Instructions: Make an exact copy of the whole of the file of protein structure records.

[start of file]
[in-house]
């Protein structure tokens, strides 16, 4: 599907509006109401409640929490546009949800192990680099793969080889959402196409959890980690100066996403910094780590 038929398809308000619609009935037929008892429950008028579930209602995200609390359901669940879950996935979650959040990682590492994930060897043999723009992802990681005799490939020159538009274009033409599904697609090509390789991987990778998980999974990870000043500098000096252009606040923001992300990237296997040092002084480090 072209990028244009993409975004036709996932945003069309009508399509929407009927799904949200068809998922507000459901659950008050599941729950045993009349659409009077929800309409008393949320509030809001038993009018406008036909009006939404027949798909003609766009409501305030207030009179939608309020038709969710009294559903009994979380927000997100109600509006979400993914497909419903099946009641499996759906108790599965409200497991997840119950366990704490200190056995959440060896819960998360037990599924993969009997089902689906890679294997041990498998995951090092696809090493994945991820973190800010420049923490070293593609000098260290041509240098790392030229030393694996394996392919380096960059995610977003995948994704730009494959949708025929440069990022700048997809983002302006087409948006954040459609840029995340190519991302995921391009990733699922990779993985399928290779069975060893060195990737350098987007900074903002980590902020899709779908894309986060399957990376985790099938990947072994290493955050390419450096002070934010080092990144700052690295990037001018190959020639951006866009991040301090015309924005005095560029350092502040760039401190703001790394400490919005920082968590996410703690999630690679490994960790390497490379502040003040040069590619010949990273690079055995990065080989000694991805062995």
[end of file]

[in-house]
């Protein structure tokens, strides 16, 4: 599907509006109401409640929490546009949800192990680099793969080889959402196409959890980690100066996403910094780590 038929398809308000619609009935037929008892429950008028579930209602995200609390359901669940879950996935979650959040990682590492994930060897043999723009992802990681005799490939020159538009274009033409599904697609090509390789991987990778998980999974990870000043500098000096252009606040923001992300990237296997040092002084480090 072209990028244009993409975004036709996932945003069309009508399509929407009927799904949200068809998922507000459901659950008050599941729950045993009349659409009077929800309409008393949320509030809001038993009018406008036909009006939404027949798909003609766009409501305030207030009179939608309020038709969710009294559903009994979380927000997100109600509006979400993914497909419903099946009641499996759906108790599965409200497991997840119950366990704490200190056995959440060896819960998360037990599924993969009997089902689906890679294997041990498998995951090092696809090493994945991820973190800010420049923490070293593609000098260290041509240098790392030229030393694996394996392919380096960059995610977003995948994704730009494959949708025929440069990022700048997809983002302006087409948006954040459609840029995340190519991302995921391009990733699922990779993985399928290779069975060893060195990737350098987007900074903002980590902020899709779908894309986060399957990376985790099938990947072994290493955050390419450096002070934010080092990144700052690295990037001018190959020639951006866009991040301090015309924005005095560029350092502040760039401190703001790394400490919005920082968590996410703690999630690679490994960790390497490379502040003040040069590619010949990273690079055995990065080989000694991805062995």